Entering the stretch run of this year’s NFL regular-season race, the Packers’ goal will be to win their fifth straight NFC North Division championship and their 23rd division title overall.

The Packers have won eight NFC North titles since 2002. They won the NFC Central Division four times between 1972 and 1997. They won the NFL Western Conference Central Division in 1967 and the NFL Western Conference five times between 1960 and 1966. They won the NFL Western Division four times: 1936, ’38, ’39 and ’44.

For the record, in 1933, the NFL divided what were then its 10 members into two divisions and instituted a championship game. Over the league’s first 13 seasons, the championship had been decided by the final standings. Divisions have existed ever since except for the period from 1950 to 1966 when the NFL called them conferences. Those 17 years were included here because nothing changed other than the name.

This list is based on the excitement of the games, the tightness of the races and historical significance.

1. Packers 13, Baltimore Colts 10 (OT) (Dec. 26, 1965) – It was the only division title – Western Conference playoff, in this case – won by the Packers in the postseason and in what was commonly referred to at that time as “sudden death.” It also was only the second NFL game to end in overtime. What made it even more historically significant was it allowed the Packers to win the first of three straight NFL championships under Vince Lombardi.  It also marked the second time in three weeks the Packers had to beat the Colts to stay alive. The first time was on Dec. 12 in the fog in Baltimore. The Packers beat the Colts this time on a 25-yard Don Chandler field goal more than 13 minutes into overtime. But the game is best remembered for Chandler’s controversial 22-yard tying field goal with 1:58 left in regulation, and the Colts being forced to play converted halfback Tom Matte at quarterback due to injuries to Johnny Unitas and his backup, Gary Cuozzo. Matte completed five passes in 12 attempts for 40 yards. The Colts claimed Chandler’s tying field goal was wide right. Chandler appeared to drop his head in disappointment after kicking the ball and admitted more than 40 years later he didn’t think it was good. The next year, the NFL extended the uprights on its goal posts.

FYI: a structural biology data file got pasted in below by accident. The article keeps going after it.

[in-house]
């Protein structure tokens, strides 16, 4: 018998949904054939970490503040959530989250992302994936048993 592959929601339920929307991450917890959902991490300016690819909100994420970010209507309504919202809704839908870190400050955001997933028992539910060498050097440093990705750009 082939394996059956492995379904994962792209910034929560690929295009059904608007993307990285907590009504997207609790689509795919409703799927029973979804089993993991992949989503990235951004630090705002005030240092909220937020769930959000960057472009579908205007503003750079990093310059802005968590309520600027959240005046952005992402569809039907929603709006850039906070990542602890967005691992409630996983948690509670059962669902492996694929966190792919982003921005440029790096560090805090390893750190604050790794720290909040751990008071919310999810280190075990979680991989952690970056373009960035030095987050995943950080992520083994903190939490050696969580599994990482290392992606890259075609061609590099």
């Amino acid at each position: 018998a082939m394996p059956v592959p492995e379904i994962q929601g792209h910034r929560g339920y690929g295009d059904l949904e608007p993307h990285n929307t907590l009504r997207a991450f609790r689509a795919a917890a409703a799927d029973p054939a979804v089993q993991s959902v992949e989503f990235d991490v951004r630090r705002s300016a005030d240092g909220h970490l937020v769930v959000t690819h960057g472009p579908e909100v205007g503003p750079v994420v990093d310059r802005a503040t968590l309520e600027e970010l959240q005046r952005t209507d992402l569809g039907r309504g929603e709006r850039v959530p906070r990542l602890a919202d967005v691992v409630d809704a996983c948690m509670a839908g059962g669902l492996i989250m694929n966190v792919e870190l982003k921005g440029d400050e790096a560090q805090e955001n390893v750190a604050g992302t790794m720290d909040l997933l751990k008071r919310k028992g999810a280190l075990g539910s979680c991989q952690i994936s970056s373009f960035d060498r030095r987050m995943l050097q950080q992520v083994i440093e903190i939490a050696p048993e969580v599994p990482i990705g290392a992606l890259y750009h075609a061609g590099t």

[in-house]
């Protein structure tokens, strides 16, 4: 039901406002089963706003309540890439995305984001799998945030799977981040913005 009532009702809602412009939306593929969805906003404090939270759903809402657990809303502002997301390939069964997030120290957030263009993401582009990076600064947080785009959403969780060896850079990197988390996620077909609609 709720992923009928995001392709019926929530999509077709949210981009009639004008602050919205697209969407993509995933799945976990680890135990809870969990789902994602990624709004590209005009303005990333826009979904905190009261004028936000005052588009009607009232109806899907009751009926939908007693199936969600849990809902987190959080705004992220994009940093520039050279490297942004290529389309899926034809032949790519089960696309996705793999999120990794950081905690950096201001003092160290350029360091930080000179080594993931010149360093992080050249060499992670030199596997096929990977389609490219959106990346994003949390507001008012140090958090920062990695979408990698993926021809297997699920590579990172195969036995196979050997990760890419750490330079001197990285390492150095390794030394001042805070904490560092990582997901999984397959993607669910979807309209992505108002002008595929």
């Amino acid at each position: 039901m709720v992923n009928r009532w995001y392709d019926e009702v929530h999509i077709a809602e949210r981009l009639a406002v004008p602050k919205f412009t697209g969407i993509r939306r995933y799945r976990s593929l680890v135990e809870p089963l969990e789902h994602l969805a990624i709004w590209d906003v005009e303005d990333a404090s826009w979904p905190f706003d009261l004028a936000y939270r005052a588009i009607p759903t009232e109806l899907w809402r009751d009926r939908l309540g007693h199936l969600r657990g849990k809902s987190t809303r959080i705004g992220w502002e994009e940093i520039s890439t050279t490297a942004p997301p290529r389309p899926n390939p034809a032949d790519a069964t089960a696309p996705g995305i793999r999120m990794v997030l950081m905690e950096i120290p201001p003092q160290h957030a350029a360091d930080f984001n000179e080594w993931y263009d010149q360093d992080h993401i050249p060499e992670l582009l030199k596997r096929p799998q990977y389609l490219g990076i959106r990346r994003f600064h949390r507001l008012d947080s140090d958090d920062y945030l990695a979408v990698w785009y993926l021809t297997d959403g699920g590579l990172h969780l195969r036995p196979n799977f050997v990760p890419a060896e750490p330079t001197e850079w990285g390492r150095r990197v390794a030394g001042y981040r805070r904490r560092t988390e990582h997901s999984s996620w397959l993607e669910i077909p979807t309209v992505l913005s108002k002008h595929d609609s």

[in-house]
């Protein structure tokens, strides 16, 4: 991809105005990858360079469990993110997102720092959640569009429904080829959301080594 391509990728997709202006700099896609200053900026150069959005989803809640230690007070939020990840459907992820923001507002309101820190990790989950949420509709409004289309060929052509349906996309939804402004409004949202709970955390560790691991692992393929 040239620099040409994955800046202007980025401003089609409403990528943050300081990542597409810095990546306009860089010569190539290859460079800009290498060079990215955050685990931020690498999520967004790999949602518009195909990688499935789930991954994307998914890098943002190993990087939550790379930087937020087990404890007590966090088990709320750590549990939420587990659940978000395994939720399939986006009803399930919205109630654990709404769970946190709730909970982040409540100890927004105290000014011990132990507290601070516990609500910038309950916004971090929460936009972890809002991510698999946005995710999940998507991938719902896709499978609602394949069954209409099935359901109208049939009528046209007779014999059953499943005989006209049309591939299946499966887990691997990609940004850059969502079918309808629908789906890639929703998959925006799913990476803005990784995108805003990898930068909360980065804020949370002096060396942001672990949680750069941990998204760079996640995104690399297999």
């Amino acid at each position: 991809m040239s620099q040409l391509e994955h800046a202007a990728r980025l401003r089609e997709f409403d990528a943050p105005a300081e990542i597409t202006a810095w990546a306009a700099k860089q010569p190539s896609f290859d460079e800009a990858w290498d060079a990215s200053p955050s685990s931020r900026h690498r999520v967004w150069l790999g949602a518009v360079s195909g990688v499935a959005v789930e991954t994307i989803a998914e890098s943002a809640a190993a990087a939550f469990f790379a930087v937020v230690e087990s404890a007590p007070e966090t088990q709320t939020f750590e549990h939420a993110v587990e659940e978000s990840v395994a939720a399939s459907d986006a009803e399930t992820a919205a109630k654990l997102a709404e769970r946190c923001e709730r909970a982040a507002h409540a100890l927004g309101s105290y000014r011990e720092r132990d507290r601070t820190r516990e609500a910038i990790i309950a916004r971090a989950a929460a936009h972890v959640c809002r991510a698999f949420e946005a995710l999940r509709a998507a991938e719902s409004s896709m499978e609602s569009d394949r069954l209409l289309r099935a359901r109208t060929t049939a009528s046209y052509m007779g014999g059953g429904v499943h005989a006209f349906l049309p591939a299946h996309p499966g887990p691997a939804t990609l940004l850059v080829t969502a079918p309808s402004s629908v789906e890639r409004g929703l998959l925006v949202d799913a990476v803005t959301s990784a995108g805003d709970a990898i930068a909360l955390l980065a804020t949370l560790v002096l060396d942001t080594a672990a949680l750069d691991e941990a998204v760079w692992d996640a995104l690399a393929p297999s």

2. Packers 24, Pittsburgh 19 (Dec. 24, 1995) – Yes, the game’s hero from a Packers standpoint was Pittsburgh’s wide-open receiver Yancey Thigpen, who dropped an easy and almost certain, 6-yard, game-winning pass in the end zone with 11 seconds remaining. But this was Christmas Eve. A gift-wrapped victory was the perfect ending. In addition, there was the wait. The Packers hadn’t won their division in 23 years and some NFL followers thought they might never win another. With no running game, Brett Favre threw for 301 yards and two TDs and forced Steelers linebacker Kevin Greene to admit he had outfoxed them. “He knows how to handle our pressure defense,” said Greene. The Packers finished 11-5, a game ahead of Detroit, which qualified as a wild card. The Packers lost to Dallas in the NFC championship; the Steelers lost to the Cowboys in Super Bowl XXX.